This week I started a project in which I want to replace the LCD screens in some of my synths. Most of them suffer from the well known decaying Electroluminescence (EL) backlight problem, resulting in a barely visible screen, and a annoying high-pitched sound from the transformer powering the backlight.
I decided to start with the Wavestation A/D. It contains a 240×64 pixels dot matrix display with T6963 compatible controller. This type of display is used in A LOT of synths from that era. There are some equivalent LED-backlit displays available from various (Chinese) vendors. A lot of people replacing their displays use the white-on-blue version, which looks really awesome. After some searching I decided to go with a white on black display, available from ARTRONIC (http://www.artronic.eu/pl/p/LCD-AG-240064A-DIW-WKK-E6/1035). I find that it better matches the faceplates of most synths, (white on black), and it less bright in the studio without trading in readability.
I used this guide (http://www.tellun.com/wavestation/wavestation.html) as a starting point. I did however want to cut as little cables and add additional components as possible. First I desoldered the flatcable PCB connector from the old Optrex display and re-soldered it to the new LED display. Using an external power supply i powered the backlight LED as a test. The pinouts of both displays were identical so I was pretty convinced the new display wouldn’t burn out. Powering the unit on I found the contrast signal range was way too high (as mentioned in the tellun.com guide), and the font size was off (also mentioned in the guide, suggesting Pin 19 / font selection should be actively pulled high). The latter I find strange as the original Optrex display also has font selection on Pin 19. The pin is open on the mainboard, maybe it is internally pulled high on the Optrex. I bridged pin 3 (+5V) and 19 on the display.
Next issue is contrast. The tellun guide suggest adding an additional resistors as a voltage divider to lower the contrast control voltage range. Doing a little reverse-engineering on the contrast control of the Wavestation reveals it is build around a potentiometer and two resistors (VR1, R2 and R3), a sort of voltage divider fed by -12V. Sort of, because there is no connection to ground, making it just a variable resistor in the range of 0,7k to 2k5 between the LCD contrast pin and the -12V rail.
I found that (while adding additional resistors in series) a resistance of 3.6kOhm gives ideal contrast. So ideally the contrast control circuit should work in the range of 2k5 and 4k5. I determined (using some obscure math) values of 6k8 and 3k9 for resp the resistors R2 and R3 give me approximately this range. While most of the electronics on the mainboard are surface mount, the contrast control is located on the front-panel PCB which is fully through-hole. So, replacing the resistors is an easy job and voids the need of cutting a wire or adding resistors to the display.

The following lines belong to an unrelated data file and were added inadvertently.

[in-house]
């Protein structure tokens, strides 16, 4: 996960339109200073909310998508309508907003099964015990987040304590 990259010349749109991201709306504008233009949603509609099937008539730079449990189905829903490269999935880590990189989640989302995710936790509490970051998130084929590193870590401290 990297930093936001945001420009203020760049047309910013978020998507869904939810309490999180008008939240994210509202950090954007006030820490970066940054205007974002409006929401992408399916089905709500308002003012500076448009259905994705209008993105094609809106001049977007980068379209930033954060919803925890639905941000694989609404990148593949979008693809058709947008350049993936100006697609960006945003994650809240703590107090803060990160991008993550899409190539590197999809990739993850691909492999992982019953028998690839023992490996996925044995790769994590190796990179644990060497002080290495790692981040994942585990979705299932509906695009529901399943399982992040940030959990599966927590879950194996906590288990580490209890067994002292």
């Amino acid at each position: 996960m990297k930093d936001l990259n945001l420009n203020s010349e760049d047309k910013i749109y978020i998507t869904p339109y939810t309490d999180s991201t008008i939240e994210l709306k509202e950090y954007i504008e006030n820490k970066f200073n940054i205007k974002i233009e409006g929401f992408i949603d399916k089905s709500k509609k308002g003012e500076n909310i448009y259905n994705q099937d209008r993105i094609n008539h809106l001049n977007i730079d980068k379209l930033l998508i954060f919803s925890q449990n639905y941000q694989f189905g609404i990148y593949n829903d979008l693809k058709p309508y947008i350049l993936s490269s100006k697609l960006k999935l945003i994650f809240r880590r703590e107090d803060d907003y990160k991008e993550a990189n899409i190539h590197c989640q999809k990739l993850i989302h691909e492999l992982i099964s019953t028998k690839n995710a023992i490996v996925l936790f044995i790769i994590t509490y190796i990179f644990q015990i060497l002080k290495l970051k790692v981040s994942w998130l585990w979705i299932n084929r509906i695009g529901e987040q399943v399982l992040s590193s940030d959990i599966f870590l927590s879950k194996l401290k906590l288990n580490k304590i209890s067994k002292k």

All whats left to do is remove the transformer feeding the EL backlight on the old Optrex display, to eliminate the high pitched noise. I reused the wires from the EL feed to power the LED backlight from the mainboard, adding a 100 Ohm resistor from the +5V rail, as described in tellun’s guide.
Excellent result with little costs and a few minor alterations. All steps I performed summarized:
- make photo’s of the screws mounting components and boards, these will be useful when screwing everything back together 🙂
- desolder 20-pin ribbon cable PCB connector and EL backlight power leads from old Optrex display
- solder them back on the new display
- connect connector pin 19 to pin 3 on the display
- remove the front PCB, and desolder resistors R2 and R3
- replace resitors R2 and R3 with new resitors valued 3k9 and 6k8
- remove mainboard and desolder the EL transformer TR1
- solder an 100Ohm resistor from the + lead of C49 to the pin feeding the EL backlight (see http://www.tellun.com/wavestation/WS_R3.jpg)
- replace the battery if possible 🙂
- put everything together and close the unit up
I have a Kurzweil K2000R, Kawai K5, Korg 01/W, Yamaha TG/77 and a Roland D70 which all have the same type of (failing) 240×64 display, wating for a overhaul 🙂 The D70 is in the worst shape with the annoying whine audible in the output signal.. so I´ll think this one will be next in line. Also I have an alpha Juno-2 with an 1×16 charachter LCD displayfor which I found a really nice OLED replacement 🙂 Stay tuned for the report on these!